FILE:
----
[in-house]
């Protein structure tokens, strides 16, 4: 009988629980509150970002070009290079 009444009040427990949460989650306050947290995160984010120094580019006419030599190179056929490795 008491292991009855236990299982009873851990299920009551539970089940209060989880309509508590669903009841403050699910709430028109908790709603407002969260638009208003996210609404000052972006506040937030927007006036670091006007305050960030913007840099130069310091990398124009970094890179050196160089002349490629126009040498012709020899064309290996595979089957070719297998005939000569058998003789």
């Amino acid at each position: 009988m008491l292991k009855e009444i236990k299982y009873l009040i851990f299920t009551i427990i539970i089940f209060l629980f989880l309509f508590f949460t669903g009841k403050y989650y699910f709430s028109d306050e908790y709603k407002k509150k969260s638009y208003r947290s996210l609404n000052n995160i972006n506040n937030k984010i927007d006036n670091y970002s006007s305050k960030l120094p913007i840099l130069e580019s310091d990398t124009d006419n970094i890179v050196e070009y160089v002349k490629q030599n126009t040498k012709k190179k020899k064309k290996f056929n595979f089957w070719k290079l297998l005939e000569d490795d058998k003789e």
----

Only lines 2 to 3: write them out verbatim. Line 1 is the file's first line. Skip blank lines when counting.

């Protein structure tokens, strides 16, 4: 009988629980509150970002070009290079 009444009040427990949460989650306050947290995160984010120094580019006419030599190179056929490795 008491292991009855236990299982009873851990299920009551539970089940209060989880309509508590669903009841403050699910709430028109908790709603407002969260638009208003996210609404000052972006506040937030927007006036670091006007305050960030913007840099130069310091990398124009970094890179050196160089002349490629126009040498012709020899064309290996595979089957070719297998005939000569058998003789």
């Amino acid at each position: 009988m008491l292991k009855e009444i236990k299982y009873l009040i851990f299920t009551i427990i539970i089940f209060l629980f989880l309509f508590f949460t669903g009841k403050y989650y699910f709430s028109d306050e908790y709603k407002k509150k969260s638009y208003r947290s996210l609404n000052n995160i972006n506040n937030k984010i927007d006036n670091y970002s006007s305050k960030l120094p913007i840099l130069e580019s310091d990398t124009d006419n970094i890179v050196e070009y160089v002349k490629q030599n126009t040498k012709k190179k020899k064309k290996f056929n595979f089957w070719k290079l297998l005939e000569d490795d058998k003789e």